St. Peter Chrysologus writes: “How should our Lord come, Who wished to drive away fear and to seek love? What breast so savage as not to soften before such a Childhood as this? What hardness will it not subdue; what love does it not claim? Thus, therefore, He wished to be born Who willed to be loved and not feared.” The Saint would say that if our Redeemer had come in order to be feared and respected by men, He should have come as a full grown Man and with royal dignity, but because He came to gain our love He chose to come and to show Himself as an Infant, and the poorest of infants, born in a cold stable between two animals, laid in a manger on straw, without clothing or fire to warm His shivering little limbs: “thus would He be born Who willed to be loved and not feared.” Ah, my Lord! what was it that drew Thee from Heaven to be born in a stable? It was love, the love Thou bearest towards men. What took Thee from the right hand of Thy Father, where Thou sittest, and placed Thee in a manger? What snatched Thee from Thy throne above the stars, and made Thee to lie on a little straw? What changed Thy position from amidst the Angels, to be placed betwixt two beasts? It was all the work of love; Thou inflamest the Seraphim, and dost Thou not shiver with cold? Thou supportest the heavens, and must Thou be now carried in the arms? Thou providest food for men and beasts, and now dost Thou crave a little milk to sustain Thy life? Thou makest the Seraphim happy, and now dost Thou weep and moan? What has reduced Thee to such misery? Love has done it: “Thus would He be born Who willed to be loved and not feared.”

Love, then, love, O souls, exclaims St. Bernard, love now this little Child, for He is exceedingly to be loved. “Great is the Lord, and exceedingly to be praised. The Lord is little, and exceedingly to be loved.” Yes, says the Saint, this God, existing from eternity, is worthy of all praise and reverence for His greatness, as David has sung: Great is the Lord and exceedingly to be praised (Ps. cxliv. 3). But now that we behold Him become a little Infant, needing milk, and unable to move Himself, trembling with cold, moaning and weeping, looking for some one to take and warm and comfort Him; ah, now indeed does He become the most cherished One of our hearts! “The Lord is little, and exceedingly to be loved!”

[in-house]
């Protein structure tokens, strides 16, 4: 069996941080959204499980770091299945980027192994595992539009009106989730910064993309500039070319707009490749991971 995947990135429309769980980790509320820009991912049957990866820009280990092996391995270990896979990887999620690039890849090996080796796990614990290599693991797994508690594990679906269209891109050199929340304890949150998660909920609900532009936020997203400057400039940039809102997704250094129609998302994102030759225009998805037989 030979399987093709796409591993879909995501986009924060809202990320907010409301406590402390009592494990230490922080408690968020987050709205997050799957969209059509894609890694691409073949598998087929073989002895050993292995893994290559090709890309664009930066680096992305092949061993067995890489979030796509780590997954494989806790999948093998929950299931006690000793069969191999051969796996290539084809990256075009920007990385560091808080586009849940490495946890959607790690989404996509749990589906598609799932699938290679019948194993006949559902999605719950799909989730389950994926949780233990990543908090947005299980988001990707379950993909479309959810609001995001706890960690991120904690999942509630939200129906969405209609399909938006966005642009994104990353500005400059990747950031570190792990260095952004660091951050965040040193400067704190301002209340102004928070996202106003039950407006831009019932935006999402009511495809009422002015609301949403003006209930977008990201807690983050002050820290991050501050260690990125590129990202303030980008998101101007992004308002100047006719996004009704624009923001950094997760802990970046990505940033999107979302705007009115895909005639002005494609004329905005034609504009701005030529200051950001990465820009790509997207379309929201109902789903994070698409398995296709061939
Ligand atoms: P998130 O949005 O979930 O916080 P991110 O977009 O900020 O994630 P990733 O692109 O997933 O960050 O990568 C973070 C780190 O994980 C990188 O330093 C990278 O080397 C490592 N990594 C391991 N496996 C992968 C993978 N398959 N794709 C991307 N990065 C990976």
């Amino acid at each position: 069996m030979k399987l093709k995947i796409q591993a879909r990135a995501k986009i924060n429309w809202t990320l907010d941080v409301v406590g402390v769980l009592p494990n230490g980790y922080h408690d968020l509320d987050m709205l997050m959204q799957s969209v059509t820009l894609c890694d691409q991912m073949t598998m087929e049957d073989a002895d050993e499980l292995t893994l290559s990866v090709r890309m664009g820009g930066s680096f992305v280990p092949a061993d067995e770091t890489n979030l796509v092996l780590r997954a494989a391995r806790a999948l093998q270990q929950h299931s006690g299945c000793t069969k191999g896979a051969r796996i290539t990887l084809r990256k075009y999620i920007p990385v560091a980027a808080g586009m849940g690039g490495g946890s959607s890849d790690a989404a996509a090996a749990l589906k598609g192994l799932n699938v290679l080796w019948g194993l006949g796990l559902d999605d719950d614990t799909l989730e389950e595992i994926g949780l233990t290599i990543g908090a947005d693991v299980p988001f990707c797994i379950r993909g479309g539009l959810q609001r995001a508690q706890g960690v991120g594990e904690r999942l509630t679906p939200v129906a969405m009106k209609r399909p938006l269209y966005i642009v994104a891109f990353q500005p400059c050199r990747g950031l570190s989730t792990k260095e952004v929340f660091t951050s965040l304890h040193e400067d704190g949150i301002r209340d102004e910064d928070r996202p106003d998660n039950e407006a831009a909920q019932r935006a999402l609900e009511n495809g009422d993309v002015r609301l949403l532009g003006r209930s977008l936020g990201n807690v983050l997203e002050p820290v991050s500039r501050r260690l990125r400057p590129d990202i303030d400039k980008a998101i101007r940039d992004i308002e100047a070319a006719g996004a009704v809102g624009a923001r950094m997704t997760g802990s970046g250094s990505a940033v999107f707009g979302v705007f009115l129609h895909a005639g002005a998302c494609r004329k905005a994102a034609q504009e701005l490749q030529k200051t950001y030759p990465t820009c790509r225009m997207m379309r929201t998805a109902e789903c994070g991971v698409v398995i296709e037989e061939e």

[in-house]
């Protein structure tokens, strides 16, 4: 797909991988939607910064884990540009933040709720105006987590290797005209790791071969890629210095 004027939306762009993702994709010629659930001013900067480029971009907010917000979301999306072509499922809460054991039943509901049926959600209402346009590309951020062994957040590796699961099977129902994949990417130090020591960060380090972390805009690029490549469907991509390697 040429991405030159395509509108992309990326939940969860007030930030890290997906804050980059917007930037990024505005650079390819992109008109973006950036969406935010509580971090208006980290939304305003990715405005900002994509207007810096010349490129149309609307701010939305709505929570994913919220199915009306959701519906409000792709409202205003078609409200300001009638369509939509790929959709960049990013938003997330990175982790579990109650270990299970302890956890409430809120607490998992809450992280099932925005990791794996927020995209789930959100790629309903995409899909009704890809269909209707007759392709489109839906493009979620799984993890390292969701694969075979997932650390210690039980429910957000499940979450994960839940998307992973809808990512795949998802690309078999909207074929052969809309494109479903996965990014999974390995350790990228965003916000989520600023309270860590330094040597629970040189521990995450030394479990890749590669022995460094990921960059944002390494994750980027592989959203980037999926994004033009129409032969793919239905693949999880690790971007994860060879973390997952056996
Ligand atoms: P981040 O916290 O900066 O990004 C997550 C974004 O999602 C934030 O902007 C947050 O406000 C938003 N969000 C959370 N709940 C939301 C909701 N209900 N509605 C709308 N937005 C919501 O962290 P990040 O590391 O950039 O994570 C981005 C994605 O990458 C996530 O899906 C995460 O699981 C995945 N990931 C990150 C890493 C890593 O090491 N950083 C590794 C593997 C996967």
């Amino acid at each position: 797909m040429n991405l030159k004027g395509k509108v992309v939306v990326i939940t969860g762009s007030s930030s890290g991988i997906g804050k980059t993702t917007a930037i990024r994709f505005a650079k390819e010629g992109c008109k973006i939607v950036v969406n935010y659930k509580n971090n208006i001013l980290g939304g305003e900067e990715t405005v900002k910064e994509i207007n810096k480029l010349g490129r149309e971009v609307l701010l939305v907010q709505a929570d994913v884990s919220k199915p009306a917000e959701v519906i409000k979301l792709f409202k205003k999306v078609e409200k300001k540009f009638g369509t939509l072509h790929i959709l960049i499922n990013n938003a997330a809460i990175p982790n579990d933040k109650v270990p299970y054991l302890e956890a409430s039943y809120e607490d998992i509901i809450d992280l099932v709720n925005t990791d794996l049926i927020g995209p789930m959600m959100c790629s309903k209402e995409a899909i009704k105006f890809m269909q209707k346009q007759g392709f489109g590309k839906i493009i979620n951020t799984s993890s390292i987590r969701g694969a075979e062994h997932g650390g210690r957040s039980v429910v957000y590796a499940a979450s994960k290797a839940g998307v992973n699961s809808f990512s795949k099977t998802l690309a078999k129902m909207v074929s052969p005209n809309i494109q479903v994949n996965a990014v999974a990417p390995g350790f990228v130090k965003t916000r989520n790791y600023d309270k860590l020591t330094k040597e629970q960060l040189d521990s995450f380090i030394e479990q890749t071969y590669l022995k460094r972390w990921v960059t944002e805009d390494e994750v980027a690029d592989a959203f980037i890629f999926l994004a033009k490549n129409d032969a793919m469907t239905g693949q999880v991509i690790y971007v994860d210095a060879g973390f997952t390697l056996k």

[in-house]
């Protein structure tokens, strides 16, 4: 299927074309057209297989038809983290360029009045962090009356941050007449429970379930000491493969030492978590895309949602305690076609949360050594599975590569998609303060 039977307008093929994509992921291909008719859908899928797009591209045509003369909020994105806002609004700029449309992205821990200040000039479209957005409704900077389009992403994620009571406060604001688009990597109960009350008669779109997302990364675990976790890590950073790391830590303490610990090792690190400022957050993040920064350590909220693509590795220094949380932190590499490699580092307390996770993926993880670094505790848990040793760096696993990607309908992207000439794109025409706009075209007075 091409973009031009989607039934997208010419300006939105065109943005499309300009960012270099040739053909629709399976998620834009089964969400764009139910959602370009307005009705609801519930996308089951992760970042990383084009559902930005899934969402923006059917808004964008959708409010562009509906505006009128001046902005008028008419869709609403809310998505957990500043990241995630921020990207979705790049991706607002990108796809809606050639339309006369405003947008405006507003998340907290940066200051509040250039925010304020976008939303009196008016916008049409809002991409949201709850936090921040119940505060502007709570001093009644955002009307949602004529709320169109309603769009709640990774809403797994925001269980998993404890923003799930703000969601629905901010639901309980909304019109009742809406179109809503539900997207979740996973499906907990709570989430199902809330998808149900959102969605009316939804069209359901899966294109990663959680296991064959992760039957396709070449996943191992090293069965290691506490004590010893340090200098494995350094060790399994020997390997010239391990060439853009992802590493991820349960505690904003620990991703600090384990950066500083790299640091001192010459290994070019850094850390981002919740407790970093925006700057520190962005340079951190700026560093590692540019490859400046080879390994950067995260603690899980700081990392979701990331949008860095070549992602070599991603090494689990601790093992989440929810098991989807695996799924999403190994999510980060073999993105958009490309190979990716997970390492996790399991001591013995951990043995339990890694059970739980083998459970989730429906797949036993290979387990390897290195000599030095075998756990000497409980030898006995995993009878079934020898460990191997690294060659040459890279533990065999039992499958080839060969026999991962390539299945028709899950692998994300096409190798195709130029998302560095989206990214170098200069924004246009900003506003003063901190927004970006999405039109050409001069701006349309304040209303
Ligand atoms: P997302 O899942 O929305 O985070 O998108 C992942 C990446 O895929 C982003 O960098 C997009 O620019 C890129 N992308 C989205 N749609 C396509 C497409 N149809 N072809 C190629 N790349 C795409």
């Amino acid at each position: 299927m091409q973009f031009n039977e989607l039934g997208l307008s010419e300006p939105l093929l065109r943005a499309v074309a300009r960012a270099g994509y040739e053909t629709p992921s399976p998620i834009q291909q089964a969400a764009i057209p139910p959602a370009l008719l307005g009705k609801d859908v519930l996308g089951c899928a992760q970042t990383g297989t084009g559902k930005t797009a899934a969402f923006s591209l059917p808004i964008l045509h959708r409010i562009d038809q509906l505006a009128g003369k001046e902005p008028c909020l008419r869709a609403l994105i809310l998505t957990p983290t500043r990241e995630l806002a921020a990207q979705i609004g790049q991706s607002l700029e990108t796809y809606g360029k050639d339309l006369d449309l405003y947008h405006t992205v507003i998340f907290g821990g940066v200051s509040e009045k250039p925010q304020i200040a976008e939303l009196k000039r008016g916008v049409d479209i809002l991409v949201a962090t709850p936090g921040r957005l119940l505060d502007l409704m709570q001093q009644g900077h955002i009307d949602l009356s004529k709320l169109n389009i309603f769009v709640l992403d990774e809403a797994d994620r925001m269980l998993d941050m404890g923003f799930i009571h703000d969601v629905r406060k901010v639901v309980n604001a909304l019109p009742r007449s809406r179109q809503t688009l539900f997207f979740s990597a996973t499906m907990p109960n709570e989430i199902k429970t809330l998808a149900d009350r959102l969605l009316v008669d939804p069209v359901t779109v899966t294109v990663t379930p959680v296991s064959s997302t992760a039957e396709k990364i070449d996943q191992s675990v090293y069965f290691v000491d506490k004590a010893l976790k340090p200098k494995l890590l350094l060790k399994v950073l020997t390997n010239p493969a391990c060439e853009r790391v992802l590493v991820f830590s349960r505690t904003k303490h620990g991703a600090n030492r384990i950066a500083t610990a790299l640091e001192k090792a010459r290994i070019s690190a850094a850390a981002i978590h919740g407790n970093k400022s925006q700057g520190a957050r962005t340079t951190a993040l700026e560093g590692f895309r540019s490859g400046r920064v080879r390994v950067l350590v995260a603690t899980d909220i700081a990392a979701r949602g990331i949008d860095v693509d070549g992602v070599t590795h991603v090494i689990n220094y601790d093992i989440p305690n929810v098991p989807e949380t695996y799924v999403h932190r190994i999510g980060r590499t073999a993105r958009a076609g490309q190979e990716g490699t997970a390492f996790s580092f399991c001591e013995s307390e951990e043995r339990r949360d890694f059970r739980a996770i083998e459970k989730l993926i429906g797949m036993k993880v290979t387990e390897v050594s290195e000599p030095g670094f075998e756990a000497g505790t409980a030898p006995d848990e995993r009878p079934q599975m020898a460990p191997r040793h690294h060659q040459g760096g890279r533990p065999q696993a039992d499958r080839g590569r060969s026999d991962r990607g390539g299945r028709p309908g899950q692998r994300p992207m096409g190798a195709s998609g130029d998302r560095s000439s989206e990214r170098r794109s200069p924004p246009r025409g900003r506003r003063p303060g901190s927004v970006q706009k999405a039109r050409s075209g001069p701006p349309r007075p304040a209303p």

We ought to adore Him as our God, but our love ought to keep pace with our reverence towards a God so amiable, so loving.

St. Bonaventure reminds us that “a child finds its delights with other children, with flowers, and to be in the arms.” The Saint’s meaning is, that if we would please this divine Infant, we too must become children, simple and humble; we must bring to Him flowers of virtue, of meekness, of mortification, of charity; we must clasp Him in the arms of our love.

And, O man, adds St. Bernard, what more do you wait to see before you will give yourself wholly to God? See with what labour, with what ardent love, your Jesus has come down from Heaven to seek you. Hearken, how, though scarcely yet born, His wailings call to you as if He would say: O soul, it is thee I am seeking! For thee and to obtain thy love, I am come from Heaven to earth. “Having scarcely quitted the Virgin’s womb,” says the Saint, “He calls thy beloved soul after the manner of infants: A! A! anima mea, anima mea, te quaero! Ah! Ah! my soul, my soul, I am seeking Thee! For thee I am making this pilgrimage!”

O God, even the very brutes, if we do them a kindness, if we give them some trifle, are so grateful for it; they come near us, they do our bidding after their own fashion, and they show gladness at our approach. And how comes it, then, that we are so ungrateful towards God, the same God Who has bestowed His whole Self upon us, Who has descended from Heaven to earth, and has become an Infant to save us and to be loved by us.

Come, let us love the Babe of Bethlehem! is the enraptured cry of St. Francis. Let us love Jesus Christ Who has sought in the midst of such sufferings to attach our hearts to Him.